My Twitter feed exploded last week with the news that numerous long-time Macworld editors, including Dan Frakes, Roman Loyola, Philip Michaels, Dan Miller, and Dan Moren have been laid off. (There is no truth to the rumor that Macworld parent IDG just had too many editors named “Dan” on the books.) In addition, Jason Snell has quit; he was a senior vice president and editorial director for IDG Consumer.
Specific details about what happened emerged quickly afterwards, with Macworld Editor Dan Miller confirming that the print edition of Macworld would be going away and the macworld.com Web site would continue with a reduced staff.
The timing was particularly grating, since a number of the Macworld staff had put in especially long hours the day before covering Apple’s announcement of the iPhone 6, Apple Pay, and the Apple Watch. Whether the timing was intentional or just part of a pay cycle, IDG should be ashamed.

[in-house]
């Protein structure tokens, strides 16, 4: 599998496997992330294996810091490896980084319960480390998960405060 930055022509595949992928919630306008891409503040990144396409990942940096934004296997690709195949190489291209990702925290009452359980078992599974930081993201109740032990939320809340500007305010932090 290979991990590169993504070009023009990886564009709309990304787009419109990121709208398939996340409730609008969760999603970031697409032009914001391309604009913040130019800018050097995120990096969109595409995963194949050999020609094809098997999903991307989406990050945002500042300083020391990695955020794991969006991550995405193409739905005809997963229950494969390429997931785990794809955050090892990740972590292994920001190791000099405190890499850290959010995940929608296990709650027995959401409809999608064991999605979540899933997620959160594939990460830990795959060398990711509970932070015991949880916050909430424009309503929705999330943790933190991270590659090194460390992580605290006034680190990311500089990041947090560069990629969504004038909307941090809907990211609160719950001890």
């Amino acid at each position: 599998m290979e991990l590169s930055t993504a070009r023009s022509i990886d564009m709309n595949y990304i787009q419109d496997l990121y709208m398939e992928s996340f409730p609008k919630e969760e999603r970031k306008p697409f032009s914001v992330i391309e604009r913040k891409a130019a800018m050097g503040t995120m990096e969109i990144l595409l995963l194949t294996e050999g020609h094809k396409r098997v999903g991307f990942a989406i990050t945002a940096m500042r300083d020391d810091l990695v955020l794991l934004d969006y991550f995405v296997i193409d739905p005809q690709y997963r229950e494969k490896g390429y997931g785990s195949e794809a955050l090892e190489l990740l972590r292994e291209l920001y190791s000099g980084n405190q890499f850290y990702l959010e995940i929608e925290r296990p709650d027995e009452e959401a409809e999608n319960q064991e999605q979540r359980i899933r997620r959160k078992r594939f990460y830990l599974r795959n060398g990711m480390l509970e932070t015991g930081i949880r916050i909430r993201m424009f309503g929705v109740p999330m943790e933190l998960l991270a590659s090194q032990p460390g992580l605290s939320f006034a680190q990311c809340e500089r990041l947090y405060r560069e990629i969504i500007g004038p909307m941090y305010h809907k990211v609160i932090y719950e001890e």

IDG has made no official statement, either about the layoffs or the closing of the print edition of Macworld, and the company’s business-as-usual home page displayed a wonderfully awkward Twitter feed box showing tweets from the laid-off editors. New editor-in-chief of Macworld Jon Phillips wrote an article introducing the new Macworld staff: Susie Ochs, Chris Breen, Leah Yamshon, and Caitlin McGarry. He also noted that Macworld would be relying heavily on freelancers in the future.
We at TidBITS are tremendously sorry to hear about the layoffs. These people have been friends and colleagues for years, and although occasional turnover in the industry is inevitable, mass layoffs like this are deeply unsettling. Some of them have written for TidBITS and worked on Take Control in the past, and all have been mentioned in our pages. We hope to have the opportunity to work with them in the future.
Also sad is the demise of the print edition of Macworld. Since the launch of the Macintosh in 1984, Macworld has been a stalwart of the Mac community, a role that has continued through the 1997 merger with MacUser (see “MacUser and Macworld Merge,” 11 August 1997) and the disappearance of MacWEEK (“MacWEEK to Roll into MacCentral,” 5 March 2001). But with circulation reportedly dropping from 160,000 in 2013 to 135,000 this year, the writing for Macworld’s print edition was on the wall, despite Apple’s current dominance in the technology industry.